Tag Archives: Lewes

Lewes Bonfire Celebrations Are Well Under Way

Lewes Bonfire Parade

As we have featured before, the County of Sussex has a huge commitment to continuing the traditions set out even before Guy Fawkes and his co-conspirators attempted to blow up the King and his supporters in Parliament. Going way back in history to 1555, the tradition of holding bonfires was done in recognition of the Protestant martyrs killed during the reign of Mary Tudor.

This weekend marks another round of Bonfire events in the region on the build-up to Bonfire Night when the major players in the Lewes Bonfire Societies hold their annual procession through the town of Lewes before splitting back up into their local groups to hold their own Bonfire’s and subsequent fireworks displays.

If you are in the area and would like to attend one of the events taking place, these are the details:

26th October 2013 (Saturday) Fletching Bonfire Night Celebrations

Starts at 6:30pm and includes a traditional Torchlit Procession (along with other visiting societies) Marching Bands, Fancy Dress competitions, a huge Bonfire and Firework display.

26th October 2013 (Saturday) Firle Bonfire Night Celebrations

Starts at 6:30pm and includes a traditional Torchlit Procession (along with other visiting societies) Marching Bands, Fancy Dress competitions, a huge Bonfire and Firework display.

26th October 2013 (Saturday) Staplecross Bonfire Night Celebrations

Starts at 6:30pm and includes a traditional Torchlit Procession (along with other visiting societies) Marching Bands, Fancy Dress competitions, a huge Bonfire and Firework display.

26th October 2013 (Saturday) Littlehampton Bonfire Night Celebrations

Starts at 6:30pm and includes a traditional Torchlit Procession (along with other visiting societies) Floats, marching bands, troupes, fun fair and the traditional Bonfire and Fireworks display.

The only one of these events which can really be described as suitable for children is the one at Littlehampton so be aware of this when making a decision as to which you would like to go along to.

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Lewes Bonfire Society Carry On Their Traditions

Lewes Bonfire Night 2001

The Lewes Bonfire celebration is the largest event of its kind in the world and held annually on November 5th in the otherwise peaceful county town of Lewes.

The Lewes Bonfire Society has held processions through the Town since the 1800’s when following the dissolution of the earlier Guy Fawkes celebrations by Oliver Crowell 1649 – 1660, they were re-introduced by King Charles II in 1820.  The first recorded parade of Guy Fawkes, enemies etc was in November 1679 when the Pope, Guy Fawkes and others were paraded in picture form on long poles by young armed men in Lewes.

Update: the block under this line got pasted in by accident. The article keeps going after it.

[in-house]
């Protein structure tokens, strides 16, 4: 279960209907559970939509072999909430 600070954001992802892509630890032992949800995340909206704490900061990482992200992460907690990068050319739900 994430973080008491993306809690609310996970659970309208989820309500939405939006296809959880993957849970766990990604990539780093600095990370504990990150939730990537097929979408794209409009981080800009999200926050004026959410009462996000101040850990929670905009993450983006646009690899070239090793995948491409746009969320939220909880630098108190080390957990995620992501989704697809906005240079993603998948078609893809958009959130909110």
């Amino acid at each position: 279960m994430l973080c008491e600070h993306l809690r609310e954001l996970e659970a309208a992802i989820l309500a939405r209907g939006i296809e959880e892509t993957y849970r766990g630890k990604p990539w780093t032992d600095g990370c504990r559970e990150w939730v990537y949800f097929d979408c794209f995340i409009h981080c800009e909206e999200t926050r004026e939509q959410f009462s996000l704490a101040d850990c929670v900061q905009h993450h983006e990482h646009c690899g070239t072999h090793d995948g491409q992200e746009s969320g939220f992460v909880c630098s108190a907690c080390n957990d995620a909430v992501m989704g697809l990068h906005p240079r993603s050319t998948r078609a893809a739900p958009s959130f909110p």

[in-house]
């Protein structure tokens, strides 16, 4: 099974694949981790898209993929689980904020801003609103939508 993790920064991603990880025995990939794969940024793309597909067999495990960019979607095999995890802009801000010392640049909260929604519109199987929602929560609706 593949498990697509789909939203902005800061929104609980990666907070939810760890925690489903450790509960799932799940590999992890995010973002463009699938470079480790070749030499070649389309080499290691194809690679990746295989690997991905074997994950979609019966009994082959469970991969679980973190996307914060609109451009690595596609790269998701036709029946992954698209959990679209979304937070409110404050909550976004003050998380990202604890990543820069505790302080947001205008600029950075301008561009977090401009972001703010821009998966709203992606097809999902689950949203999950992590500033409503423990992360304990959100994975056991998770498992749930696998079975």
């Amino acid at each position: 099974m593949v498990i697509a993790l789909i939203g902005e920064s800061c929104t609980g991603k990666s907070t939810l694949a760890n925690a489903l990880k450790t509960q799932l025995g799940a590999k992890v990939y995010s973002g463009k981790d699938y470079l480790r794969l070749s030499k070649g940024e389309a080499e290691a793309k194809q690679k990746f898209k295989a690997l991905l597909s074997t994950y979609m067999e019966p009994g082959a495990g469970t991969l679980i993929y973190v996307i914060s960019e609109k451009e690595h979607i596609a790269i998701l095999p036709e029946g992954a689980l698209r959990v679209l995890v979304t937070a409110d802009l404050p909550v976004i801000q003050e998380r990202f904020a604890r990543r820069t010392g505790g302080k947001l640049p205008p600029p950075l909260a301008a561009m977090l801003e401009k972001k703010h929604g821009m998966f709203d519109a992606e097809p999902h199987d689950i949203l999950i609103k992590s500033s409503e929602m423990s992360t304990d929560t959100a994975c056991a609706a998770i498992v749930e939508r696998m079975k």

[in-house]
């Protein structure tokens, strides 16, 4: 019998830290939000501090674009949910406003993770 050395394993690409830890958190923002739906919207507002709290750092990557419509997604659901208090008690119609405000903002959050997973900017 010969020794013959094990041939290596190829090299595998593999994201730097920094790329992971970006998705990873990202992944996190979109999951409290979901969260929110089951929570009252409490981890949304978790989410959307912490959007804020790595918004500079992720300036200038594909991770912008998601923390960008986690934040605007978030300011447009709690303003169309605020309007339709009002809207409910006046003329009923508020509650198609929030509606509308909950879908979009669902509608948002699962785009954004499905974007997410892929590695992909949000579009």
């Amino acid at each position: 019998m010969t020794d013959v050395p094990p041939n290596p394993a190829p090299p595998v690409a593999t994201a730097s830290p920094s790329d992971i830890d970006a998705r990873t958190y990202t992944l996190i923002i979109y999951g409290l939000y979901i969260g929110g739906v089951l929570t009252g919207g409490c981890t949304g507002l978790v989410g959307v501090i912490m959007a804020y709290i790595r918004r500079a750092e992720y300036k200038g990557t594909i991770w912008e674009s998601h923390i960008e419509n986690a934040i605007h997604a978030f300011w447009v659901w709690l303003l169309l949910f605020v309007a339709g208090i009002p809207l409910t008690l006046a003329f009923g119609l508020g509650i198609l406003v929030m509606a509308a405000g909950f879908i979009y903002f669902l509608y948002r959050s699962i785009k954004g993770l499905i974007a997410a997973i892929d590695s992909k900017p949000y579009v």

However, the Bonfire Boys of yesteryear were a little over-zealous in their celebrations and they generally deteriorated into fighting and riots and once again, the Police had to redress the balance.

By the 1850’s, celebrations were fully re-introduced in a very similar format to those of today and the parades of the Lewes Bonfire Societies were allowed back on the streets.  The original societies were Lewes Borough and Cliffe and the others, most of which continue to this day were initiated around the late 19th Century.

In 1901, a memorial was erected on Cliffe Hill by public donation to commemorate the 17 Martyrs burned in Lewes for their religious beliefs.  A service of thanksgiving is held annually for the lives lost in the name of religion.

Today, Cliffe Hill (the site of the memorial) is fully floodlit during the Lewes Bonfire celebration parade and the area is treated like a consecrated ground.

Nowadays, 25 to 30 visiting Bonfire Societies from across the County intermingle on the narrow streets of Lewes. Each of the societies begins the event by parading their quarter before joining together for the main ‘street parade’.  They carry burning torches, effigies of the famous and sometimes infamous faces from history including The Pope, Colonel Gadaffi, George Bush and whichever ‘Celebrity’ happens to be hitting the headlines at the time.

As a footnote, this is not a family event where you can pop along for a coke and a candy floss.  It feels almost like a really fancy political march but the history behind it remains fascinating as the gathered societies have a wonderful, if not a particularly safety-conscious time but when all said and done, these are adults exercising their right to free speech and long may it continue.

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